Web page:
On the whole, he writes, those four omissions—or fights postponed—“signal, to me, a movement that is capable of reining in its more vigorous ideological impulses in the name of building the broadest possible left coalition behind an ambitious climate solution. That bodes well.”
But he also points to two gaps: An early draft of the resolution left out any reference to the rapid electrification that will be needed to decarbonize the U.S. economy. And the final version makes only passing, incomplete reference to urban density and public space.
“Creating dense urban areas with ample public spaces and multimodal transportation options—deprioritizing private automobiles and reducing overall automobile traffic—serves multiple progressive goals,” Roberts notes. It deals with cars as the next big climate challenge, reduces urban air pollution and noise, tackles urban heat islands, increases physical activity and social contact, and addresses a looming affordable housing crisis across the U.S. “And, if you will forgive some dreamy speculation, a little more public space might just generate a sense of community and social solidarity to counteract the segregation, atomization, isolation, and mutual distrust that cars and suburbs have exacerbated.”
Baca says the process of changing out the built environment can begin right away, and “the good news is that if we do account for land use, we will get much closer to a safe, sustainable, and resilient future.” With a national deficit of 7.2 million affordable, available rental units for U.S. families most in need, according to the National Low Income Housing Coalition, the critical question is whether those units will be built near transit, or in inaccessible suburbs.
“The Green New Deal is ostensibly a jobs program, an environmental program, and a redistributive program,” Baca concludes. “If it’s a jobs program, it must wrangle with spatial mismatch. If it’s an environmental program, it must tackle the fact that an all-electric fleet of cars is functionally, at this time, a pipe dream. And if it’s a redistributive program, it must grapple with how roads paved into suburban and exurban greenfield developments deepen, expand, and exacerbate segregation.”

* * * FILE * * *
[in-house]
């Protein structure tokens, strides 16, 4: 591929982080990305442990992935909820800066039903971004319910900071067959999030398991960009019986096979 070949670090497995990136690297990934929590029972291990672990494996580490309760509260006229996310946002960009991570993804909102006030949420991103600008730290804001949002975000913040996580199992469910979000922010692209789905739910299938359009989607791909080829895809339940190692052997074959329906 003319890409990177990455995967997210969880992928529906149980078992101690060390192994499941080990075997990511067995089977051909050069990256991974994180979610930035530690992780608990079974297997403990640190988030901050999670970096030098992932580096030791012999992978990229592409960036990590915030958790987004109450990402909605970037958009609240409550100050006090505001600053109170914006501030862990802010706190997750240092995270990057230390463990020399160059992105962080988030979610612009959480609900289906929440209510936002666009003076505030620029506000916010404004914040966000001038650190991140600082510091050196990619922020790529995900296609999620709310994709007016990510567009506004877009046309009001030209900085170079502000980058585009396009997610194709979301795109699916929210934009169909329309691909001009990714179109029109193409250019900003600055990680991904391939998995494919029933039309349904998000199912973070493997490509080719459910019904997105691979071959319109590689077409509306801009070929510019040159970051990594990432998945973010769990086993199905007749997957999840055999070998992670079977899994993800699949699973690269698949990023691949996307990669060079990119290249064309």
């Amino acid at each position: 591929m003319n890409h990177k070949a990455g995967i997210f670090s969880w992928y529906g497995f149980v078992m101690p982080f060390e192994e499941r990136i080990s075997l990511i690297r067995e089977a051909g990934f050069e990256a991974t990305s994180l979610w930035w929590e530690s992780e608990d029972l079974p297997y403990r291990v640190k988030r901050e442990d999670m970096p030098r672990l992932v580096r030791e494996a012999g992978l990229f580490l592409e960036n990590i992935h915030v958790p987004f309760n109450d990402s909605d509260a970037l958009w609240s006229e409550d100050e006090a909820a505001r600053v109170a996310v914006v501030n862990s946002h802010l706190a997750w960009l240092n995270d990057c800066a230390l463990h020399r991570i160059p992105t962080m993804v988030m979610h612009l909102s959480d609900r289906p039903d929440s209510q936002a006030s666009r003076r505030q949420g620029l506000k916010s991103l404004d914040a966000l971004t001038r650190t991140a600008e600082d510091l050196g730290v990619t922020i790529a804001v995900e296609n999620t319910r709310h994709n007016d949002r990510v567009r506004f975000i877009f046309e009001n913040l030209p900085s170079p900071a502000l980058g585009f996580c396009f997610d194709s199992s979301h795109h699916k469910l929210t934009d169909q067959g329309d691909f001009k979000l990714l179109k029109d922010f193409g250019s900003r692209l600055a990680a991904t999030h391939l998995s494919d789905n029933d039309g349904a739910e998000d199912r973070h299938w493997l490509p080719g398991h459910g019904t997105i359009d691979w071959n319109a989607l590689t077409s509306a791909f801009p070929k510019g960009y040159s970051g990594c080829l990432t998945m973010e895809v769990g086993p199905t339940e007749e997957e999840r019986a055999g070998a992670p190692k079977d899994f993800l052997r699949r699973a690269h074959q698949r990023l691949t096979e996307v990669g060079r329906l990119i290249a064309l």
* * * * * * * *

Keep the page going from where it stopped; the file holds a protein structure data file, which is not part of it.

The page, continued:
Which means a plan that already recognizes the need for building retrofits and upgrades should also look at where they’re located. And “reallocating what we spend on building new roads to paying for public transit instead would go a long way toward limiting sprawl.”
While that discussion unfolds, Roberts points to the distinct possibility that the Green New Deal will become a process of dreaming big and negotiating down.
“It is all to the good that a muscular progressive movement is rallying behind a program shaped by the problem at hand rather than speculation about what is politically possible,” he writes. “It is good to start from a position of strength.” But “given the two-year time window to get legislation ready and the 10-year time window to kick-start multiple decarbonization revolutions, the chances of pulling off a full-scale political revolution beforehand seem remote,” particularly given some of the broader social goals incorporated in the resolution.
“But take a step back and appreciate: The progressive movement has, in rather short order, thrust into mainstream U.S. politics a program to address climate change that is wildly more ambitious than anything the Democratic Party was talking about even two years ago. One hundred percent clean energy, investment in new jobs, and a just transition have gone from activist dreams to the core of the Democratic agenda in the blink of a political eye. There’s a long way to go, but the GND train has come farther, faster than anyone could have predicted.”
Which ultimately means that “the map has been drawn, the path laid out. Now it’s on.”